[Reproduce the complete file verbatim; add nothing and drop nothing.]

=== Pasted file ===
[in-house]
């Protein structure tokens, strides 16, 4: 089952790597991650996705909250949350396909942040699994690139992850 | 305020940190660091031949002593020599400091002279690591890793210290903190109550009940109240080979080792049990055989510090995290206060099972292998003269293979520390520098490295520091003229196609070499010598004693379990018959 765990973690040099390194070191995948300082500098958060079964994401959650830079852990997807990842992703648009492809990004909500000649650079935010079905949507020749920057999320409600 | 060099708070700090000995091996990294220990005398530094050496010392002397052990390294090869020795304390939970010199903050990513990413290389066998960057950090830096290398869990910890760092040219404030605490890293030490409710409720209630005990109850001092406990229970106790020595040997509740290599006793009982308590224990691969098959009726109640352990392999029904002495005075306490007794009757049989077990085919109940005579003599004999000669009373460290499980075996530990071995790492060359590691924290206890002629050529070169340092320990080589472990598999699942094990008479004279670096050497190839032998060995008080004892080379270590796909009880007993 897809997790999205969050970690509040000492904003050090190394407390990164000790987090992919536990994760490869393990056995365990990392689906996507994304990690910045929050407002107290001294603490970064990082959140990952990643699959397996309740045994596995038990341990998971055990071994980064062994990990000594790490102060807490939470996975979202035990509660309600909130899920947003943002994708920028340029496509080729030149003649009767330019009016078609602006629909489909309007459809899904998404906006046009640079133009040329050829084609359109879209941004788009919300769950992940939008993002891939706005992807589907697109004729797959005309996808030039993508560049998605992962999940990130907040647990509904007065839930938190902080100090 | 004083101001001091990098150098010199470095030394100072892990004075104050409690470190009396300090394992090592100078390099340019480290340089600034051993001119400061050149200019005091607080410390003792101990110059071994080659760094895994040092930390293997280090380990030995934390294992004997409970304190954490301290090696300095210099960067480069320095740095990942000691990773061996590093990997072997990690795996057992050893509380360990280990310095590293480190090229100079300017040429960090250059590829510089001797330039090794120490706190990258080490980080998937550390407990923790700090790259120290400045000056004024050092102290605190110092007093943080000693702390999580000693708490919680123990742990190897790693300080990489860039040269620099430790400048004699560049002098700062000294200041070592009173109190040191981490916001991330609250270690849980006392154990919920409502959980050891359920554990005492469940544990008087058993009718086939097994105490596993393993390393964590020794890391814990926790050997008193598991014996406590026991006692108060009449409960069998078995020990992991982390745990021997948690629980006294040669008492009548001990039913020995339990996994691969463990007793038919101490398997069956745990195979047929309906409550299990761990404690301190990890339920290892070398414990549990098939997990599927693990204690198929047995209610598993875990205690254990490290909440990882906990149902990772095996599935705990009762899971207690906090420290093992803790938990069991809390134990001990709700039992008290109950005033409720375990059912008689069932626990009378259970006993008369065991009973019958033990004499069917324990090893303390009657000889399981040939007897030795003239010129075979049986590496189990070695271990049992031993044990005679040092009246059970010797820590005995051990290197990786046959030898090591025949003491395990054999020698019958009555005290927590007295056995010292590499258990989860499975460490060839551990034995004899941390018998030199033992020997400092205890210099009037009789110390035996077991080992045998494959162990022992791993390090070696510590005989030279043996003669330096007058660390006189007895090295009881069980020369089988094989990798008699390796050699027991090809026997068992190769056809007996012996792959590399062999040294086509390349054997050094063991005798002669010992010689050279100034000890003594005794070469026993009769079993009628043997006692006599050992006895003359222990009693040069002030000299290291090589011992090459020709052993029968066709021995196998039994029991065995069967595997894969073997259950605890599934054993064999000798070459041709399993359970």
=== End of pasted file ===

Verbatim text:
[in-house]
């Protein structure tokens, strides 16, 4: 089952790597991650996705909250949350396909942040699994690139992850 | 305020940190660091031949002593020599400091002279690591890793210290903190109550009940109240080979080792049990055989510090995290206060099972292998003269293979520390520098490295520091003229196609070499010598004693379990018959 765990973690040099390194070191995948300082500098958060079964994401959650830079852990997807990842992703648009492809990004909500000649650079935010079905949507020749920057999320409600 | 060099708070700090000995091996990294220990005398530094050496010392002397052990390294090869020795304390939970010199903050990513990413290389066998960057950090830096290398869990910890760092040219404030605490890293030490409710409720209630005990109850001092406990229970106790020595040997509740290599006793009982308590224990691969098959009726109640352990392999029904002495005075306490007794009757049989077990085919109940005579003599004999000669009373460290499980075996530990071995790492060359590691924290206890002629050529070169340092320990080589472990598999699942094990008479004279670096050497190839032998060995008080004892080379270590796909009880007993 897809997790999205969050970690509040000492904003050090190394407390990164000790987090992919536990994760490869393990056995365990990392689906996507994304990690910045929050407002107290001294603490970064990082959140990952990643699959397996309740045994596995038990341990998971055990071994980064062994990990000594790490102060807490939470996975979202035990509660309600909130899920947003943002994708920028340029496509080729030149003649009767330019009016078609602006629909489909309007459809899904998404906006046009640079133009040329050829084609359109879209941004788009919300769950992940939008993002891939706005992807589907697109004729797959005309996808030039993508560049998605992962999940990130907040647990509904007065839930938190902080100090 | 004083101001001091990098150098010199470095030394100072892990004075104050409690470190009396300090394992090592100078390099340019480290340089600034051993001119400061050149200019005091607080410390003792101990110059071994080659760094895994040092930390293997280090380990030995934390294992004997409970304190954490301290090696300095210099960067480069320095740095990942000691990773061996590093990997072997990690795996057992050893509380360990280990310095590293480190090229100079300017040429960090250059590829510089001797330039090794120490706190990258080490980080998937550390407990923790700090790259120290400045000056004024050092102290605190110092007093943080000693702390999580000693708490919680123990742990190897790693300080990489860039040269620099430790400048004699560049002098700062000294200041070592009173109190040191981490916001991330609250270690849980006392154990919920409502959980050891359920554990005492469940544990008087058993009718086939097994105490596993393993390393964590020794890391814990926790050997008193598991014996406590026991006692108060009449409960069998078995020990992991982390745990021997948690629980006294040669008492009548001990039913020995339990996994691969463990007793038919101490398997069956745990195979047929309906409550299990761990404690301190990890339920290892070398414990549990098939997990599927693990204690198929047995209610598993875990205690254990490290909440990882906990149902990772095996599935705990009762899971207690906090420290093992803790938990069991809390134990001990709700039992008290109950005033409720375990059912008689069932626990009378259970006993008369065991009973019958033990004499069917324990090893303390009657000889399981040939007897030795003239010129075979049986590496189990070695271990049992031993044990005679040092009246059970010797820590005995051990290197990786046959030898090591025949003491395990054999020698019958009555005290927590007295056995010292590499258990989860499975460490060839551990034995004899941390018998030199033992020997400092205890210099009037009789110390035996077991080992045998494959162990022992791993390090070696510590005989030279043996003669330096007058660390006189007895090295009881069980020369089988094989990798008699390796050699027991090809026997068992190769056809007996012996792959590399062999040294086509390349054997050094063991005798002669010992010689050279100034000890003594005794070469026993009769079993009628043997006692006599050992006895003359222990009693040069002030000299290291090589011992090459020709052993029968066709021995196998039994029991065995069967595997894969073997259950605890599934054993064999000798070459041709399993359970």